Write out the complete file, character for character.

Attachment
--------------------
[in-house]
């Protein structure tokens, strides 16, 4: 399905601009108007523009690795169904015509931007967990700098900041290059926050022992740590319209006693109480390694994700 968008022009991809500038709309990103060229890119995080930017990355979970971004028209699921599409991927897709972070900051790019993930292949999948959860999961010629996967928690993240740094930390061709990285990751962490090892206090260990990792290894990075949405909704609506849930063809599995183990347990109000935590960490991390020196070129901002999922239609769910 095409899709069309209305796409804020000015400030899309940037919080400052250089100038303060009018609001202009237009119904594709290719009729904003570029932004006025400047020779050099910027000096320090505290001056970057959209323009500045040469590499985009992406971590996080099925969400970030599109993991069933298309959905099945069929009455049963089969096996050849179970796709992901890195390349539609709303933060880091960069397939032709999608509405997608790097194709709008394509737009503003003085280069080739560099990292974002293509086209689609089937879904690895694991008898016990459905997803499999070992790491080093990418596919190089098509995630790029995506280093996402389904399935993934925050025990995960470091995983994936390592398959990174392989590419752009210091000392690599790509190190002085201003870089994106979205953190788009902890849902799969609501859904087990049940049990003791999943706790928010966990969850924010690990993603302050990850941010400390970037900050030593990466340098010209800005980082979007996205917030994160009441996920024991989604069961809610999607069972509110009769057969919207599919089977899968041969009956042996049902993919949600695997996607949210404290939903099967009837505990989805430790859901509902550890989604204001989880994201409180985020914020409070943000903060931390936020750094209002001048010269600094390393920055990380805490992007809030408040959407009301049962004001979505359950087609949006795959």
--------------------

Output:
[in-house]
């Protein structure tokens, strides 16, 4: 399905601009108007523009690795169904015509931007967990700098900041290059926050022992740590319209006693109480390694994700 968008022009991809500038709309990103060229890119995080930017990355979970971004028209699921599409991927897709972070900051790019993930292949999948959860999961010629996967928690993240740094930390061709990285990751962490090892206090260990990792290894990075949405909704609506849930063809599995183990347990109000935590960490991390020196070129901002999922239609769910 095409899709069309209305796409804020000015400030899309940037919080400052250089100038303060009018609001202009237009119904594709290719009729904003570029932004006025400047020779050099910027000096320090505290001056970057959209323009500045040469590499985009992406971590996080099925969400970030599109993991069933298309959905099945069929009455049963089969096996050849179970796709992901890195390349539609709303933060880091960069397939032709999608509405997608790097194709709008394509737009503003003085280069080739560099990292974002293509086209689609089937879904690895694991008898016990459905997803499999070992790491080093990418596919190089098509995630790029995506280093996402389904399935993934925050025990995960470091995983994936390592398959990174392989590419752009210091000392690599790509190190002085201003870089994106979205953190788009902890849902799969609501859904087990049940049990003791999943706790928010966990969850924010690990993603302050990850941010400390970037900050030593990466340098010209800005980082979007996205917030994160009441996920024991989604069961809610999607069972509110009769057969919207599919089977899968041969009956042996049902993919949600695997996607949210404290939903099967009837505990989805430790859901509902550890989604204001989880994201409180985020914020409070943000903060931390936020750094209002001048010269600094390393920055990380805490992007809030408040959407009301049962004001979505359950087609949006795959």